At the start of the week Ian Poulter said there was a window for 15 years of European domination and this leaderboard backed him up. Six Euros in the top 10, and two Americans. And Nick Watney and Sean O'Hair were tied for seventh. This was just the second time in the half-century the US pros have been competing in this major they could not boast one in the top six.

Of course, in any other year Woods would have masked their mediocrity. But as far as he was concerned, this was anything but "any other year". He had tied for fourth in his two majors since returning from self-enforced exile but here he was, tied for 23rd after a lifeless 72. In truth, that is more representative of where he is. He is so desperate about his putting, he yesterday switched back to the implement he discarded before the first round. Right now, Woods looks like one of the gang. Winless in 2010, hoping for the breakthrough.

Woods was long gone by the time it was Oosthuizen's chance to take the stress-free victory walk up the famous 18th. He did all the right things, as he had all tournament. He raised his cap, high-fived his caddie and hugged his wife and baby daughter. They nicknamed Oosthuizen after the gap-toothed ogre and in the end it turned out just like the movie. Shrek beat Prince Charming to the girl. Who would have thought it?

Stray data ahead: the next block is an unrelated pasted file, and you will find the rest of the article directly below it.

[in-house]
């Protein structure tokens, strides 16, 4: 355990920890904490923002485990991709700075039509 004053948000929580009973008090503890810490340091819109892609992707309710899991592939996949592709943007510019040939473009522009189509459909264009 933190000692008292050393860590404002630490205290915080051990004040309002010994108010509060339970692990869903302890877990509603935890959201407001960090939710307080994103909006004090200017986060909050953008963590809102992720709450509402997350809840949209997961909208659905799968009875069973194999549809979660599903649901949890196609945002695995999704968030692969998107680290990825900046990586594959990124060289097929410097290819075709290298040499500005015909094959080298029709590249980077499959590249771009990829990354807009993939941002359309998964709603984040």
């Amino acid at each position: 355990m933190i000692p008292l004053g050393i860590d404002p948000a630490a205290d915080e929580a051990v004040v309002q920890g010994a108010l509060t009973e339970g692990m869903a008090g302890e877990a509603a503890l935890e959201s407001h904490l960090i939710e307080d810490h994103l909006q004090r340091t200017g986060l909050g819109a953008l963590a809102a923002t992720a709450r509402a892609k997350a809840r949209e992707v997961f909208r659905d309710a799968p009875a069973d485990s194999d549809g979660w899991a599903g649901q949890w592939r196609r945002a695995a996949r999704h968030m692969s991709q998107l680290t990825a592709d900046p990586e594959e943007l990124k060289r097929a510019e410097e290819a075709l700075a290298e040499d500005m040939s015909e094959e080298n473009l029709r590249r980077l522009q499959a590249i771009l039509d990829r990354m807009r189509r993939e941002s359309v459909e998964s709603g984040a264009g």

Final leader board

Final round scores at the139th Open Championship (St Andrews Old Course, Fife, Scotland)
(GB & Irl unless stated, par 72):

272 L Oosthuizen (SA)

279 L Westwood

280 R McIlroy, H Stenson (Swe), P Casey

281 R Goosen (SA)

282 R Rock, S O'Hair (US), N Watney (US), M Kaymer (Ger)

283 A Quiros (Sp), J Overton (US), L Donald

284 R Fowler (US), T Lehman (US), C Schwartzel (SA), I Garrido (Sp), *J Jeong (S Kor), R Karlsson (Swe), S Garcia (Sp), JB Holmes (US), D Johnson (US)

285 T Immelman (SA), G McDowell, S Gallacher, T Woods (US)

286 E Molinari (It), M Kuchar (US), R Ishikawa (Japan), B Dredge, M Siem (Ger), R Allenby (Aus), A Scott (Aus), K Na (US), M A Jimenez (Sp), A Canizares (Sp)

287 V Singh (Fiji), C Moriarty (Irl), H Mahan (US), S Kjeldsen (Den), P Hanson (Swe), R Fisher, S Lowry

288 D Clarke, B V Pelt (US), C Villegas (Col), R Barnes (US)

289 J Senden (Aus), S Dyson, Kim Kyung-Tae (S Kor), J Daly (US), S Cink (US), P Mickelson (US), L Glover (US)

290 D Chia (Malay), S Khan, Z Scotland, S Stricker (US), S Marino (US)

291 I Poulter, J Day (Aus), P Senior (Aus), H Slocum (US), T Taniguchi (Japan), YE Yang (S Kor), T Pernice Jnr (US), M Leishman (Aus)

292 C Montgomerie, H Miyase (Japan), S Tiley, F Andersson Hed (Swe)

293 A Coltart

294 M Calcavecchia (US)

295 R S Johnson (Swe), T Aiken (SA)

296 Z Johnson (US), S Verplank (US) *denotes amateur